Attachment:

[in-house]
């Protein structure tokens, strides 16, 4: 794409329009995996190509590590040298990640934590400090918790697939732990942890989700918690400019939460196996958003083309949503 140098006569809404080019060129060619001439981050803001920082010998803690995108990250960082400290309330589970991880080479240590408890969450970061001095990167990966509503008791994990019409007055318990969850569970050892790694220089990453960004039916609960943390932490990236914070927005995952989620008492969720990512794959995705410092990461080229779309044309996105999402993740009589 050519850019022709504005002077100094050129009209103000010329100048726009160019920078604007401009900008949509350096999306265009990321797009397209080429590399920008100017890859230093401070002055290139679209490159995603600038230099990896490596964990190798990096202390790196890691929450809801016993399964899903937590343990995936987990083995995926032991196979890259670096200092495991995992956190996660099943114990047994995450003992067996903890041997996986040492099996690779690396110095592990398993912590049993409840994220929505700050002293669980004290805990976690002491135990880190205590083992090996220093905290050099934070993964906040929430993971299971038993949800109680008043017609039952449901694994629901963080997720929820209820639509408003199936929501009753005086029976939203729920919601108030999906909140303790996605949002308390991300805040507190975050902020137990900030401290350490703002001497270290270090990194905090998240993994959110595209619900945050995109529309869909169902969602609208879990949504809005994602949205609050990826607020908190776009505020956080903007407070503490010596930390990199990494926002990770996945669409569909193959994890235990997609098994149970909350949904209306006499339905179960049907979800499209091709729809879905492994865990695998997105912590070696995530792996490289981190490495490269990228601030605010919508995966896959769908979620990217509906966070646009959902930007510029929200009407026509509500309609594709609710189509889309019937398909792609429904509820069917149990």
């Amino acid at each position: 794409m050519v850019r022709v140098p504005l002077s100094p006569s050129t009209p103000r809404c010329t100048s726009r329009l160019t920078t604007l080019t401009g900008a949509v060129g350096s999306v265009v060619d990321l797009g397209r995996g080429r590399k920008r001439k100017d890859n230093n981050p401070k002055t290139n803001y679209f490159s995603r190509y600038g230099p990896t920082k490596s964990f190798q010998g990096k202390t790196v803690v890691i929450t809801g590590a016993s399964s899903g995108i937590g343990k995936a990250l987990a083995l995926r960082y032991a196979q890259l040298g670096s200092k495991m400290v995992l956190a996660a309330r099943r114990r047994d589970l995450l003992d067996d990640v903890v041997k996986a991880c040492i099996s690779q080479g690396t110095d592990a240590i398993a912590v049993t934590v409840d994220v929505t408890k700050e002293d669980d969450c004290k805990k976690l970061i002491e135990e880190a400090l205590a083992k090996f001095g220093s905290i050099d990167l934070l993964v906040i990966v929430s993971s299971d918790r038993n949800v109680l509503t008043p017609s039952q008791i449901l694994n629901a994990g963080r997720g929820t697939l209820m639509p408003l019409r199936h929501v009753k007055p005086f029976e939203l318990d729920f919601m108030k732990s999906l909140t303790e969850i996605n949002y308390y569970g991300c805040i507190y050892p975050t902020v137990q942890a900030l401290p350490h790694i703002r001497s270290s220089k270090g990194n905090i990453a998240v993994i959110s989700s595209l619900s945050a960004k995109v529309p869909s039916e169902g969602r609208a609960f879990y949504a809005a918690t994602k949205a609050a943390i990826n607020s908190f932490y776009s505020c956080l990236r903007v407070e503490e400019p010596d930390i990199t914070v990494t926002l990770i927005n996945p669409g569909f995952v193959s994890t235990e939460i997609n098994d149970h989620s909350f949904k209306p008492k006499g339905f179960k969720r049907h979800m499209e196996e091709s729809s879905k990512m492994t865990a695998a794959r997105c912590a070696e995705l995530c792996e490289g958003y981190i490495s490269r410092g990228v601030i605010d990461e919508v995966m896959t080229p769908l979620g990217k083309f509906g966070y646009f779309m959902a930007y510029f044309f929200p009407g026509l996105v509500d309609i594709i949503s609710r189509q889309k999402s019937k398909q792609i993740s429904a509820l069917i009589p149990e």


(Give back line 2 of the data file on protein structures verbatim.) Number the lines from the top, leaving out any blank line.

């Protein structure tokens, strides 16, 4: 794409329009995996190509590590040298990640934590400090918790697939732990942890989700918690400019939460196996958003083309949503 140098006569809404080019060129060619001439981050803001920082010998803690995108990250960082400290309330589970991880080479240590408890969450970061001095990167990966509503008791994990019409007055318990969850569970050892790694220089990453960004039916609960943390932490990236914070927005995952989620008492969720990512794959995705410092990461080229779309044309996105999402993740009589 050519850019022709504005002077100094050129009209103000010329100048726009160019920078604007401009900008949509350096999306265009990321797009397209080429590399920008100017890859230093401070002055290139679209490159995603600038230099990896490596964990190798990096202390790196890691929450809801016993399964899903937590343990995936987990083995995926032991196979890259670096200092495991995992956190996660099943114990047994995450003992067996903890041997996986040492099996690779690396110095592990398993912590049993409840994220929505700050002293669980004290805990976690002491135990880190205590083992090996220093905290050099934070993964906040929430993971299971038993949800109680008043017609039952449901694994629901963080997720929820209820639509408003199936929501009753005086029976939203729920919601108030999906909140303790996605949002308390991300805040507190975050902020137990900030401290350490703002001497270290270090990194905090998240993994959110595209619900945050995109529309869909169902969602609208879990949504809005994602949205609050990826607020908190776009505020956080903007407070503490010596930390990199990494926002990770996945669409569909193959994890235990997609098994149970909350949904209306006499339905179960049907979800499209091709729809879905492994865990695998997105912590070696995530792996490289981190490495490269990228601030605010919508995966896959769908979620990217509906966070646009959902930007510029929200009407026509509500309609594709609710189509889309019937398909792609429904509820069917149990």